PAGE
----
Welcome back and a happy, healthy New Year to all! Knowing what people actually mean is one of the most fascinating quandaries in verbal communication, and one that has preoccupied linguists, psychologists, philosophers, and cultural theorists the world over. Decoding information accurately is essential for proper understanding, so it is no wonder that we now … Continue reading SPOKEN DISCOURSE: How Do We Know What They Mean?
Motto: "Indignation is still bondage."Bertrand Russell In negotiation, there is a hardball technique called "the snow job", which consists of flooding the other party with so much information as to overwhelm them and make it nearly impossible to sift through it all. The consequence? The other party will no longer be able to tell which … Continue reading Your social media feed and the snow job technique
We're at the height of summer and, in many European countries, it's blessed vacation season. People are exhausted and can't wait to take a break from their jobs, to travel, relax, and have some fun. Because most people, it would seem, actually hate their jobs. Even before the pandemic, a global poll conducted by Gallup … Continue reading Jobs, vacation and the challenges of transcreation
According to anthropologists (like C. Geertz in his seminal work The Interpretation of Cultures), religion is the most important product of culture. It is a comprehensive worldview that purports to give its devotees access to "the real reality" and help them transcend; it also norms behavior and puts forward a clear roadmap for decision-making. In … Continue reading Brand Religion? Try Culture First
To my dear readers: Hi guys, I hope everyone is doing well! I was wondering if any of you might like to help me with my new linguistic pet project. I was wondering how far the equality of the sexes has come and what it feels like to be a woman in our day-to-day interactions … Continue reading Linguistic Research Project – Humble Request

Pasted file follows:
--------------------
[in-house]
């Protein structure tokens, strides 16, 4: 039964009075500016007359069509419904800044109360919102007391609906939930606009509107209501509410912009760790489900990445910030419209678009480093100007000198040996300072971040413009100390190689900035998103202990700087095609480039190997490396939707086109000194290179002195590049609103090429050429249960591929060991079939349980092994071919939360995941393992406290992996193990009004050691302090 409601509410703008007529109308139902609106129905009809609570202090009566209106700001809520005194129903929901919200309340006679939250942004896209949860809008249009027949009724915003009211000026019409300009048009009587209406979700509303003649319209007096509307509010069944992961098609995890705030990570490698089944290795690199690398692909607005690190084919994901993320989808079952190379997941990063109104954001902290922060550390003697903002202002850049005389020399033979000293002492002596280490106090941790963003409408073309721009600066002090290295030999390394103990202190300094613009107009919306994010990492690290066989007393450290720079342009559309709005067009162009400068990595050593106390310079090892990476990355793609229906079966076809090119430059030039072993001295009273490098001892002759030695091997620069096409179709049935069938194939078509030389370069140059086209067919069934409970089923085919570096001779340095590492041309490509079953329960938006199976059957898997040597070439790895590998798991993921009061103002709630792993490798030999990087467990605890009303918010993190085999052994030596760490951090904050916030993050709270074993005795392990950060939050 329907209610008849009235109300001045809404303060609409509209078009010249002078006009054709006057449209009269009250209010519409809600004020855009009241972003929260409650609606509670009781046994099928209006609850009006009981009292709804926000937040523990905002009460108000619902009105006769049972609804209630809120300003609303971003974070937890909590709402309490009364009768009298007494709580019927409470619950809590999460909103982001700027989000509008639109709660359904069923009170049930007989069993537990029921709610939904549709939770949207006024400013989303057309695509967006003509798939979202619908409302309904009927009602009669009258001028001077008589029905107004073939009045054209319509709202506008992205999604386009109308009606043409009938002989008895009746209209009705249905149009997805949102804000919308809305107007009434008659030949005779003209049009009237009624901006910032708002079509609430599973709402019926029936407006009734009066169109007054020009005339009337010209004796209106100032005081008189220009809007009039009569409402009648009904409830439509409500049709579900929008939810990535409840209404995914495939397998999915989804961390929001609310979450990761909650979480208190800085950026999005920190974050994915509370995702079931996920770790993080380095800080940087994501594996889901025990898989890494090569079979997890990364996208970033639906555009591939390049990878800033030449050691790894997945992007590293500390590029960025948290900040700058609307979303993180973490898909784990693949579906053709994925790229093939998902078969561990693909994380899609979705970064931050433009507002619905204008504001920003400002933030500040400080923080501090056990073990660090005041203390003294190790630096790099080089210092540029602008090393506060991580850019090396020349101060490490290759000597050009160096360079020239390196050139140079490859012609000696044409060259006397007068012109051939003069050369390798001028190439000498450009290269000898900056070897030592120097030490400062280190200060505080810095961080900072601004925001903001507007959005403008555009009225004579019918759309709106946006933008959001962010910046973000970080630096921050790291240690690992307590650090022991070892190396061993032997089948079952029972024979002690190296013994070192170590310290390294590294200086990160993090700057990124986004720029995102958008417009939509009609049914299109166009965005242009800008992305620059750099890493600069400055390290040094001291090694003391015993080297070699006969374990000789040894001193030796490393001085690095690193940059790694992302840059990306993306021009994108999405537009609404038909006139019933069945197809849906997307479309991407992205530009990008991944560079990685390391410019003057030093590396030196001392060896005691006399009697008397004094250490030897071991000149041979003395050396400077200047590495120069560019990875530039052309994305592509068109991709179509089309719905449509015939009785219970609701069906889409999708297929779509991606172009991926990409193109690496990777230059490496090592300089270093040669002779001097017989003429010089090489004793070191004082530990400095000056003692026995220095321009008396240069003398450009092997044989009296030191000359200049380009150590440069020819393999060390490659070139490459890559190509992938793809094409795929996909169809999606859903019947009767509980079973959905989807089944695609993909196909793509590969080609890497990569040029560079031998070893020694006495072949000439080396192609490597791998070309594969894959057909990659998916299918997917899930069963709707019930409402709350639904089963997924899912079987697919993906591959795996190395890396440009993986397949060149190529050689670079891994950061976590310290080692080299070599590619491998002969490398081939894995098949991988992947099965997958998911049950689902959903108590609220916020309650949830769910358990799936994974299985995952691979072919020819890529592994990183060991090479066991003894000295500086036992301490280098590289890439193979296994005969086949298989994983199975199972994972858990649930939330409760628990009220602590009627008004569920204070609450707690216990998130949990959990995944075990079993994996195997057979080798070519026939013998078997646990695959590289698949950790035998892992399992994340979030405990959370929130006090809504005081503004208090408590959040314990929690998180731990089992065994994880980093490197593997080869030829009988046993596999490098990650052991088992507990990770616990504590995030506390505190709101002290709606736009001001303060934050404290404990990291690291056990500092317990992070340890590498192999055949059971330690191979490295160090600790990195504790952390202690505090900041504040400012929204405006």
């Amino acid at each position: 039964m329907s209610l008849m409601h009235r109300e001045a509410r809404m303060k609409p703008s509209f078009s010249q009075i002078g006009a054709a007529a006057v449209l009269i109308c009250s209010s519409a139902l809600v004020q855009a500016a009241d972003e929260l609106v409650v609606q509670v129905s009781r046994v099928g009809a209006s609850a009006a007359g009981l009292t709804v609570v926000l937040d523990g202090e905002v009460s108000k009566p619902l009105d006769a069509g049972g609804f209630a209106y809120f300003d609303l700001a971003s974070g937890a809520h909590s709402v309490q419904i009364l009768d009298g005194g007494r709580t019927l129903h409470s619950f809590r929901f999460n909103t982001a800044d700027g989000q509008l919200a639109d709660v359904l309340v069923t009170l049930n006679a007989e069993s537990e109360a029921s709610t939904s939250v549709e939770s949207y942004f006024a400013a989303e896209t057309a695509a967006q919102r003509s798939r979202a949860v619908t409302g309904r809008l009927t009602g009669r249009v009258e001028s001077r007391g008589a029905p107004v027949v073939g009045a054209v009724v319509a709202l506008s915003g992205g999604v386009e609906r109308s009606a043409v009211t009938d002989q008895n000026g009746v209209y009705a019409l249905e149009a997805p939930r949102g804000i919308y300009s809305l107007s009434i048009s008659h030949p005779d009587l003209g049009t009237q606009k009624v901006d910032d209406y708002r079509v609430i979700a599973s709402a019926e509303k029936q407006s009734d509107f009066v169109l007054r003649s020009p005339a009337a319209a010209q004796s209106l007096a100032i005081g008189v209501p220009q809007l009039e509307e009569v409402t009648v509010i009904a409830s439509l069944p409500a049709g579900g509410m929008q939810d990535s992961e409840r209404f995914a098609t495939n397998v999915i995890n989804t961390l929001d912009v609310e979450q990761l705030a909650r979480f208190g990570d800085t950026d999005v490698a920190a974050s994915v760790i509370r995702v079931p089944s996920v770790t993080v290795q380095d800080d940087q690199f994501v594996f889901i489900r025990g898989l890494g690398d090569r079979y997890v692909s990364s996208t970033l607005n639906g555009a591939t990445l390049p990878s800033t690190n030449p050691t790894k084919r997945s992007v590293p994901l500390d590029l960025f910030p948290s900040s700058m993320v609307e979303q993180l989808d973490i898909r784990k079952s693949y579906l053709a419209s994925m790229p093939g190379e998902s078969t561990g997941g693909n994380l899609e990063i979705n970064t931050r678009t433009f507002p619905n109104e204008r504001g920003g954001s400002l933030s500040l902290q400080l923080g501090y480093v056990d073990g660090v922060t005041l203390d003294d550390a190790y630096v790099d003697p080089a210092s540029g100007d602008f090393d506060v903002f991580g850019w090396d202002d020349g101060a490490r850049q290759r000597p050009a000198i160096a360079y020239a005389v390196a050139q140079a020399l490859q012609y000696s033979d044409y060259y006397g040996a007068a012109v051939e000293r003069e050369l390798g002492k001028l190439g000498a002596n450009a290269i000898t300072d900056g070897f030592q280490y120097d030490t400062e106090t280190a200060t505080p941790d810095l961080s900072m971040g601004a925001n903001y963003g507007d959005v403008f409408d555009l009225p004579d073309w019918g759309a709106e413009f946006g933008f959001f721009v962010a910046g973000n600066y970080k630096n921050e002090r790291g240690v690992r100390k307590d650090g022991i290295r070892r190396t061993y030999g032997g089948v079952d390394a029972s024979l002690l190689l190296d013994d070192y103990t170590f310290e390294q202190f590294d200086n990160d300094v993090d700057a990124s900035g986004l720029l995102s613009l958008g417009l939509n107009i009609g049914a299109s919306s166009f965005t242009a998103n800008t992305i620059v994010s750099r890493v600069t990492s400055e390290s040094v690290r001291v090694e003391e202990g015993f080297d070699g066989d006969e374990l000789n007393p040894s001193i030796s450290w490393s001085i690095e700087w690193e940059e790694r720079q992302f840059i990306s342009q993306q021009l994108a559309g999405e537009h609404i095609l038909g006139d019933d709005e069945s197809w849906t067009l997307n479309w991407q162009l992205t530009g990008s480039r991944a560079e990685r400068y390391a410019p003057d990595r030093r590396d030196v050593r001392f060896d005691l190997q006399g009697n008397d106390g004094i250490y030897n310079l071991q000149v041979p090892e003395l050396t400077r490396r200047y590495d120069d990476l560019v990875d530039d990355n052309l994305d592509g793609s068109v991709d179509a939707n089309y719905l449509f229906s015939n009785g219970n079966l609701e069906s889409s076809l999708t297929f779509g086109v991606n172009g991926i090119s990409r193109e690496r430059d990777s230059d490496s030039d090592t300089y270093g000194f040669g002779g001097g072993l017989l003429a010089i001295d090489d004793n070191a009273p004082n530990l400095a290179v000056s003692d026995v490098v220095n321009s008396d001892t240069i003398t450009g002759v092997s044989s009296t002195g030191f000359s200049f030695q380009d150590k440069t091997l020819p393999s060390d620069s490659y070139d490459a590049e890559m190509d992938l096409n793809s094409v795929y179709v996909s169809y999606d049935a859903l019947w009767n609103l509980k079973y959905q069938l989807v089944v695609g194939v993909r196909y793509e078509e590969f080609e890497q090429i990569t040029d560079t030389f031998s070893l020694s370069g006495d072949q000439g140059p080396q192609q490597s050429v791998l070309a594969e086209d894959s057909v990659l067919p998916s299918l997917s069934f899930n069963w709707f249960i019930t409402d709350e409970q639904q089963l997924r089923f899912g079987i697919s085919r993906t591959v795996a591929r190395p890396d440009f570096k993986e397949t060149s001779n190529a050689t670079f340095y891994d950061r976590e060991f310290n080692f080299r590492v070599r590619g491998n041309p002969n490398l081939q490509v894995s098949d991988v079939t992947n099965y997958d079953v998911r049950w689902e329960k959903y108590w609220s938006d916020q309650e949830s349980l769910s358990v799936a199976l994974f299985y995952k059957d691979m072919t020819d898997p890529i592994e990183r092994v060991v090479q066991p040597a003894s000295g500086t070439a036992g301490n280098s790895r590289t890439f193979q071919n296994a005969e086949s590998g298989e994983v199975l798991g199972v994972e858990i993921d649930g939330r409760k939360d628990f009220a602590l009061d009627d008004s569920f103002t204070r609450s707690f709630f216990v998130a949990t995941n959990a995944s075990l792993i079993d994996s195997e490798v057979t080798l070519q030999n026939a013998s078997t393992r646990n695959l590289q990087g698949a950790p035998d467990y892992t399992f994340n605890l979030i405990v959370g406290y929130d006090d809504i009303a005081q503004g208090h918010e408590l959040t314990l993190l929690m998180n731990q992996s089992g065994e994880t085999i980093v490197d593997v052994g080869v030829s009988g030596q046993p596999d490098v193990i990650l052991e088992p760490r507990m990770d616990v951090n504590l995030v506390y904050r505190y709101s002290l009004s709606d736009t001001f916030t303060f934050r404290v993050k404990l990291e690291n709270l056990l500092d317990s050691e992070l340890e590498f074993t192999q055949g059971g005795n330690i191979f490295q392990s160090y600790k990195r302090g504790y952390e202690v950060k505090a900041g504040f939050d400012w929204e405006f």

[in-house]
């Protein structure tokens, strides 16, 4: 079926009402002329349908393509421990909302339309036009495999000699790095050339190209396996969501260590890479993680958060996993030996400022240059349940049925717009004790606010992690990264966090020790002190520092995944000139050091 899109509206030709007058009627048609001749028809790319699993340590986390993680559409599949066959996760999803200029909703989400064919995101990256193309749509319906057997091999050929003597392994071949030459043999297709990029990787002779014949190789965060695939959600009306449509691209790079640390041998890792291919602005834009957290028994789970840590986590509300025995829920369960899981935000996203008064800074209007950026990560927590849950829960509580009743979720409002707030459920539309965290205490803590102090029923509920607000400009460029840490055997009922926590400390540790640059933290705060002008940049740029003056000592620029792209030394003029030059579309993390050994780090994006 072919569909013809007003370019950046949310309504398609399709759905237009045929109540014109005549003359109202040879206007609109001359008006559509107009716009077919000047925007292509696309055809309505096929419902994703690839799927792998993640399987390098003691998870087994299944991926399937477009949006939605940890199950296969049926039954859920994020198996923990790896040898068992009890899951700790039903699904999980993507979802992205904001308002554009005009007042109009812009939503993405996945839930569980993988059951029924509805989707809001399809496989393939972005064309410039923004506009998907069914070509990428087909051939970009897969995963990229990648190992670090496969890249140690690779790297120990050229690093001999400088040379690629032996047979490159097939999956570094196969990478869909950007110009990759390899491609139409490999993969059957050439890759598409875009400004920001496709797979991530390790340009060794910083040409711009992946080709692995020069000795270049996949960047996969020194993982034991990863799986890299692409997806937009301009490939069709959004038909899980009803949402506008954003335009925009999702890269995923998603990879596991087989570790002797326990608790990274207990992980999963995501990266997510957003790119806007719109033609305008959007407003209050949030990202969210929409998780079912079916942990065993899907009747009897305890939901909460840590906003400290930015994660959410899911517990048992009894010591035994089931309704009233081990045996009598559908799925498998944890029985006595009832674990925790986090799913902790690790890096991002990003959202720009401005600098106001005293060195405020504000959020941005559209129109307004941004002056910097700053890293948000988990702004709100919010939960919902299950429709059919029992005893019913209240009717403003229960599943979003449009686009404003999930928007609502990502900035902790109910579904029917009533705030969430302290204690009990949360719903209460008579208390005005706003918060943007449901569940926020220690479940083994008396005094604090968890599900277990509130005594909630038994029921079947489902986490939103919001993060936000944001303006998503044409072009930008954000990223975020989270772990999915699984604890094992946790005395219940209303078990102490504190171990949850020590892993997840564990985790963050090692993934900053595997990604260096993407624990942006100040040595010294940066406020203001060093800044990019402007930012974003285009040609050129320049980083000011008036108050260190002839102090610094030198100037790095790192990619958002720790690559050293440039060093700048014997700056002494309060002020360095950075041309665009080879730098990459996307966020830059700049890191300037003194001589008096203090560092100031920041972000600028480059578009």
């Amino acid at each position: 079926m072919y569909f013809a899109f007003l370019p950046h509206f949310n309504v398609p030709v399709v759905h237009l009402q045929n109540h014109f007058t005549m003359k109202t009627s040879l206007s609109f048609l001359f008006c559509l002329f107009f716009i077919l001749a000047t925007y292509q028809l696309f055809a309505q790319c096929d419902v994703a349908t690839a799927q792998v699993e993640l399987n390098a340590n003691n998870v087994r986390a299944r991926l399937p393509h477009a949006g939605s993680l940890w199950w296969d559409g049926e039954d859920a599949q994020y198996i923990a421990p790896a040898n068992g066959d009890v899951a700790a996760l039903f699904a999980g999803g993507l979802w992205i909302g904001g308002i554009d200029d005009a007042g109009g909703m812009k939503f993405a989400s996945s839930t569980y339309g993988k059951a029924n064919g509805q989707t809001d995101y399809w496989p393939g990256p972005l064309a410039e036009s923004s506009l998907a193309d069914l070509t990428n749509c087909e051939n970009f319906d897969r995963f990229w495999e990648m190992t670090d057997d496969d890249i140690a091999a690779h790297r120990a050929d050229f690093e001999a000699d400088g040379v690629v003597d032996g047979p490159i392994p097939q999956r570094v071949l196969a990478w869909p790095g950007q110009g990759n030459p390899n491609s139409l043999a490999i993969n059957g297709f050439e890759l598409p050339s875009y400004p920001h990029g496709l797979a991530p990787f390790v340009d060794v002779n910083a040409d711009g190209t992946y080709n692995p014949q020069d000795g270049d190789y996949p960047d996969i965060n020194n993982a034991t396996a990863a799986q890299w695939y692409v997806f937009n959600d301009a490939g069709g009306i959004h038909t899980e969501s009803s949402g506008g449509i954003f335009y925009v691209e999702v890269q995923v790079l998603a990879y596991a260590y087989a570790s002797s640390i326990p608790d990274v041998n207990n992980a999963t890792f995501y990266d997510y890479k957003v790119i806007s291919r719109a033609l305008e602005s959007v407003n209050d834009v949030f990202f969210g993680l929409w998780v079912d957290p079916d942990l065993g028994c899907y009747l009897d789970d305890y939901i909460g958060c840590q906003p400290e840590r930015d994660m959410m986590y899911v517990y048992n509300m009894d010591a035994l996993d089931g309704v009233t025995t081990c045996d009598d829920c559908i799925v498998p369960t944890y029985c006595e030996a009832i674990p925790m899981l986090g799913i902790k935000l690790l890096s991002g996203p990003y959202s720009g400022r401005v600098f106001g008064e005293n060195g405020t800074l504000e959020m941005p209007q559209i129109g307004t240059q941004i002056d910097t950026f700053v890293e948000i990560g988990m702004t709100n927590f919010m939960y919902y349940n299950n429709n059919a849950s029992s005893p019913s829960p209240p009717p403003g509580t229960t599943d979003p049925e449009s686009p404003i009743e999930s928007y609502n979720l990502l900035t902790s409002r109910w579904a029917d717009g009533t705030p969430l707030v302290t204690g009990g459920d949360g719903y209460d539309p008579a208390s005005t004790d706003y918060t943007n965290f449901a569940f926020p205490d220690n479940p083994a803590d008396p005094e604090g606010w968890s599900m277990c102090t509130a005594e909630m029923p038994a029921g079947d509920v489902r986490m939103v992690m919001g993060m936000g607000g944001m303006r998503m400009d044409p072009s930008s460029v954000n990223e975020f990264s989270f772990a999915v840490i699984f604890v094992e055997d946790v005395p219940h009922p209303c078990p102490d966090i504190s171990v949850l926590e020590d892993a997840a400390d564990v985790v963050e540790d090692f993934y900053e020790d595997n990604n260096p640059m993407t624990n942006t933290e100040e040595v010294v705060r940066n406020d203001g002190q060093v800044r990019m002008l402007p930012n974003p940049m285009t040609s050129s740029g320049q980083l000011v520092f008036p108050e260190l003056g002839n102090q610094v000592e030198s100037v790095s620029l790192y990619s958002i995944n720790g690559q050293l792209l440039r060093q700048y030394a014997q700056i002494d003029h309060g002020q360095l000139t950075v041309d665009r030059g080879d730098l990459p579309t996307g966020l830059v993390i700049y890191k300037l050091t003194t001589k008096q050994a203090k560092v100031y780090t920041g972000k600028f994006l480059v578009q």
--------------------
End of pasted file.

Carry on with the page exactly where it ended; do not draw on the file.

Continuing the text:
Far be it from me to make light of the difficult times we are all going through, but sanity sometimes requires a lighter touch ("Dinge auf die leichte Schulter nehmen" as the Germans would phrase it), so I thought I'd bring you today some intercultural competence in the form of jokes and puns about quarantine, … Continue reading Applied Cultural Linguistics: Romanian Jokes About the Pandemic
Motto: "What's in a name? That which we call a roseBy any other name will smell as sweet."William Shakespeare - Romeo and Juliet Over the weekend, a couple of my friends have watched Michael Moore's latest documentary, Planet of the Humans. The one aspect that caused the most bewilderment among them seems to be the … Continue reading Language and Deception: Distortion and Socially Constructed Reality
To say that words are powerful, that they influence thought and perception, and engender representations is a truism. Their force and importance is uncontested. Sometimes it is the case, however, that a new physical context emerges before we even have a concept for it. And for it to become a psychological reality, a perceptible reality that … Continue reading Ways Out of the Lockdown: 4 Types of Discursive Strategies
Motto: "The problem with words is you don't know whose mouths they've been in." (Dennis Potter) Ever since Aristotle, and probably way before that, our world has been both aware of and fascinated by the hypnotic power of words. Our word choices and how we put them together to create context and meaning, social representations … Continue reading Language and Thought: How Interconnected Are They?
As Wikipedia will have it, transcreation (the craft of creative translation) refers to "the process of adapting a message from one language to another, while maintaining its intent, style, tone, and context. A successfully transcreated message evokes the same emotions and carries the same implications in the target language as it does in the source language." That's … Continue reading How discourse analysis helps me be a better transcreator